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Marijuana Companies Ask Federal Court To Set Oral Arguments On DOJ Claim That Cannabis ‘Tourism’ Justifies Prohibition Enforcement



Marijuana companies seeking to shield their in-state activities from federal enforcement are asking a judge to schedule oral arguments in order to respond to arguments the Justice Department made in a recent briefing in the case—including its position that cannabis legalization attracts out-of-state tourism, empowering it to uphold prohibition under the Constitution.

The marijuana corporations submitted the request for oral arguments with the U.S. District Court for the District of Massachusetts, Western Division on Friday. This comes about a week after DOJ filed a motion to dismiss the suit with the court.

The underlying suit against the federal government is being led by multi-state operator Verano Holdings Corp. and the Massachusetts-based cannabis businesses Canna Provisions and Wiseacre Farm, along with Treevit CEO Gyasi Sellers. They’re represented by the law firms Boies Schiller and Flexner LLP and Lesser, Newman, Aleo and Nasser LLP.

“The case presents multiple constitutional questions and concerns matters of great importance both in the Commonwealth and nationwide,” the law firm representing industry stakeholders said. “Oral argument will allow for a meaningful review of these issues.”

Litigator David Boies—whose list of prior clients includes the Justice Department, former Vice President Al Gore and plaintiffs in the case that led to the invalidation of California’s ban on same-sex marriage—is leading the suit.

He said in the new one-page letter to Judge Mark G. Mastroianni that oral arguments “would be particularly useful for addressing points raised for the first time in Defendant’s reply brief, including whether the Controlled Substances Act’s (CSA) bar on intrastate marijuana can be upheld as an attempt to regulate ‘”marijuana tourism.'”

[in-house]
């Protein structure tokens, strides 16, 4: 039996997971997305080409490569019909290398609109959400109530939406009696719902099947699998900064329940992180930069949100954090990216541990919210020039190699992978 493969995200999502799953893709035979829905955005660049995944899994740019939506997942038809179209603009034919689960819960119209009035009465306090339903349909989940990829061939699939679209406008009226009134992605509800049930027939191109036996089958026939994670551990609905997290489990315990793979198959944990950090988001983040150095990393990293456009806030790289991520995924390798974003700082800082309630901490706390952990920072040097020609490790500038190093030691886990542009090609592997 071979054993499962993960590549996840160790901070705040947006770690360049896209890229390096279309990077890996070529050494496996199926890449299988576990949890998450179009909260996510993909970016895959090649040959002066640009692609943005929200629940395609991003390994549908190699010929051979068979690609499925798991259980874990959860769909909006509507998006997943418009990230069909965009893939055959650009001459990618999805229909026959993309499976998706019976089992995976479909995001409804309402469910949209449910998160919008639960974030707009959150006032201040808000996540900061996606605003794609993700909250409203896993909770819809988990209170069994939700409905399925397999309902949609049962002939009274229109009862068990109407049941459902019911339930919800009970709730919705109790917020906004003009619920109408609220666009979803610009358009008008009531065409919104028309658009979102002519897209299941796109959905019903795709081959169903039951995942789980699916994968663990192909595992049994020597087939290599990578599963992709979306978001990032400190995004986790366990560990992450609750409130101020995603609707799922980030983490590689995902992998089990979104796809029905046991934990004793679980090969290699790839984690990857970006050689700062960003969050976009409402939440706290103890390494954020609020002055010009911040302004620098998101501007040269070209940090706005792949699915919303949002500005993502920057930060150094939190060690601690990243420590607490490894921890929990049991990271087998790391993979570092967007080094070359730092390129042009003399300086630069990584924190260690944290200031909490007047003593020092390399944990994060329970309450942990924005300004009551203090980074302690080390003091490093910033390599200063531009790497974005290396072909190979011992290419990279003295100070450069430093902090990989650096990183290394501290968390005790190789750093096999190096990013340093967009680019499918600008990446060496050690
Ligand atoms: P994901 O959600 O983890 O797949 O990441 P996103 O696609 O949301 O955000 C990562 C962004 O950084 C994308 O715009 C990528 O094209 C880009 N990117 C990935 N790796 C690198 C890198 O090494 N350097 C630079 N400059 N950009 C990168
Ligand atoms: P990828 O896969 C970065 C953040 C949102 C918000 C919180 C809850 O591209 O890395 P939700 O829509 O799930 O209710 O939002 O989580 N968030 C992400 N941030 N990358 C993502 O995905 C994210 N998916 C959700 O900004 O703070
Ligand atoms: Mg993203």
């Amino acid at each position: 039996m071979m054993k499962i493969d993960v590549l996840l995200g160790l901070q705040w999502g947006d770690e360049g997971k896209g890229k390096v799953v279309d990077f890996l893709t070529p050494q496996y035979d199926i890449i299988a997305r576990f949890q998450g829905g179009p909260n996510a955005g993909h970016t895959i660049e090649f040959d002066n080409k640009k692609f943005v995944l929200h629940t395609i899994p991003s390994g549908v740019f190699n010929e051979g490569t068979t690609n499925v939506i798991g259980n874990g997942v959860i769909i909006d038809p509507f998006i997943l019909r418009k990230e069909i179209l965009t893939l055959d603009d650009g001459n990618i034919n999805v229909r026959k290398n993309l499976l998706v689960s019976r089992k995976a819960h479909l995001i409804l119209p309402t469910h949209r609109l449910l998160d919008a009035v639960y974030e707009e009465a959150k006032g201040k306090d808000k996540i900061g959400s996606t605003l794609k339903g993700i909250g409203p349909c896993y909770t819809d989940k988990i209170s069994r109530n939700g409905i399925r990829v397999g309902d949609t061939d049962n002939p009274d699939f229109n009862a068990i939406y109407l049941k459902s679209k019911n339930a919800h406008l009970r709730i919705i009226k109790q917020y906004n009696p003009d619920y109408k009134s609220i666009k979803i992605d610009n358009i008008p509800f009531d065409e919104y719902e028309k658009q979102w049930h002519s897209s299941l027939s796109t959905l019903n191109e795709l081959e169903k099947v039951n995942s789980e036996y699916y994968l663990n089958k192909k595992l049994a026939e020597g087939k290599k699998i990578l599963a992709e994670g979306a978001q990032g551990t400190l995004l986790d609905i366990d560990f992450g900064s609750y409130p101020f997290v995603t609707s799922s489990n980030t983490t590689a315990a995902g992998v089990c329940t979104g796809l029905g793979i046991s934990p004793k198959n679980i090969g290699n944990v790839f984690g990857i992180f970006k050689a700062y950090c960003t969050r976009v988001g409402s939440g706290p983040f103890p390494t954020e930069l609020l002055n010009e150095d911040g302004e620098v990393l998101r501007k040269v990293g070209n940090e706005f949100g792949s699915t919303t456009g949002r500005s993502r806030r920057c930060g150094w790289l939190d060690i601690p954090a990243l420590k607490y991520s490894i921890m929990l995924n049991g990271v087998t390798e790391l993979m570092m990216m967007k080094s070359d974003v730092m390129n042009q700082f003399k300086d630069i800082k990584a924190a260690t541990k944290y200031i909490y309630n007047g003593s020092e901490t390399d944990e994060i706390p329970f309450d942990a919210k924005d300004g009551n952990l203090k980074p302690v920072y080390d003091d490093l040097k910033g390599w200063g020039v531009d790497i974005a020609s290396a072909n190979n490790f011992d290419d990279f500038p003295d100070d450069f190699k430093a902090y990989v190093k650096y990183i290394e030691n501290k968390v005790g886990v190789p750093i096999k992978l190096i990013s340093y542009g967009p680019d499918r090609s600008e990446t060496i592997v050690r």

Lawyers for the Justice Department said the government “takes no position on the request for oral argument” in a statement included in the request.

“It is a matter of the Court’s discretion whether to hold oral argument,” it said. “If the Court elects to hold oral argument, Defendant will be ready to present argument.”

Part of DOJ’s argument in its filing earlier this month is that it claims “it is rational to conclude that the regulated marijuana industry in Massachusetts fuels a different kind of marijuana-related interstate commerce: marijuana tourism.”

“That is especially so because Massachusetts marijuana businesses gross hundreds of millions of dollars in sales each year, and dispensaries such as Canna Provisions cater to out-of-state customers,” it states.

In other words, while the plaintiffs’ claim is that the Constitution’s Commerce Clause should preclude DOJ from interfering in state-legal activity because it is centrally regulated within a state’s borders, legalization attracts cannabis tourism from people from states without legal programs who would prefer to buy from regulated storefronts.

“As the Supreme Court held decades ago, Congress has the authority to regulate businesses that cater to tourists from out of state, even if the businesses’ transactions occur wholly in-state,” DOJ said in the filing.

This all comes in the background of a Drug Enforcement Administration (DEA) review into marijuana scheduling under the CSA. The U.S. Department of Health and Human Services (HHS) has recommended moving cannabis from Schedule I to Schedule III.

And while the Biden administration has maintained that people should not be criminalized over possession or use of marijuana, DOJ has continued to fight reform efforts in courts, including this current case on broad prohibition, as well as litigation challenging the ban on cannabis consumers’ gun rights.

Read the request for oral hearings in the marijuana lawsuit below: 

Biden, Harris And Top DOJ Official Promote Marijuana Pardons While Commemorating ‘Second Chance Month’

Photo elements courtesy of rawpixel and Philip Steffan.

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